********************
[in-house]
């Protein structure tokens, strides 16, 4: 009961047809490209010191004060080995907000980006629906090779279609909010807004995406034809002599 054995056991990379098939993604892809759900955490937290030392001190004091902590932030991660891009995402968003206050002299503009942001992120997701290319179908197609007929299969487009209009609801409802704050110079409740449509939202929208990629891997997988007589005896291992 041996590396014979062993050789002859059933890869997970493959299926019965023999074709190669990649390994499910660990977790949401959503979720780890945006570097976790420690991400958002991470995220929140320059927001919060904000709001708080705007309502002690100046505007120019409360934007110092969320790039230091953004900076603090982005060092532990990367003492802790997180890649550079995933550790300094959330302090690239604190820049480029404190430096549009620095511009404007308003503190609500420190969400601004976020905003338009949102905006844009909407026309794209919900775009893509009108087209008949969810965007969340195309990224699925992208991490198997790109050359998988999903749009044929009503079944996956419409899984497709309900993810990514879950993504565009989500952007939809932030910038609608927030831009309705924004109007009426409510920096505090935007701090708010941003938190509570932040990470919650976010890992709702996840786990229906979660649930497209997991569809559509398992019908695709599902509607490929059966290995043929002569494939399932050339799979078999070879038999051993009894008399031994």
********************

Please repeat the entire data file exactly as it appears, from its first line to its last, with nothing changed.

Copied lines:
[in-house]
């Protein structure tokens, strides 16, 4: 009961047809490209010191004060080995907000980006629906090779279609909010807004995406034809002599 054995056991990379098939993604892809759900955490937290030392001190004091902590932030991660891009995402968003206050002299503009942001992120997701290319179908197609007929299969487009209009609801409802704050110079409740449509939202929208990629891997997988007589005896291992 041996590396014979062993050789002859059933890869997970493959299926019965023999074709190669990649390994499910660990977790949401959503979720780890945006570097976790420690991400958002991470995220929140320059927001919060904000709001708080705007309502002690100046505007120019409360934007110092969320790039230091953004900076603090982005060092532990990367003492802790997180890649550079995933550790300094959330302090690239604190820049480029404190430096549009620095511009404007308003503190609500420190969400601004976020905003338009949102905006844009909407026309794209919900775009893509009108087209008949969810965007969340195309990224699925992208991490198997790109050359998988999903749009044929009503079944996956419409899984497709309900993810990514879950993504565009989500952007939809932030910038609608927030831009309705924004109007009426409510920096505090935007701090708010941003938190509570932040990470919650976010890992709702996840786990229906979660649930497209997991569809559509398992019908695709599902509607490929059966290995043929002569494939399932050339799979078999070879038999051993009894008399031994």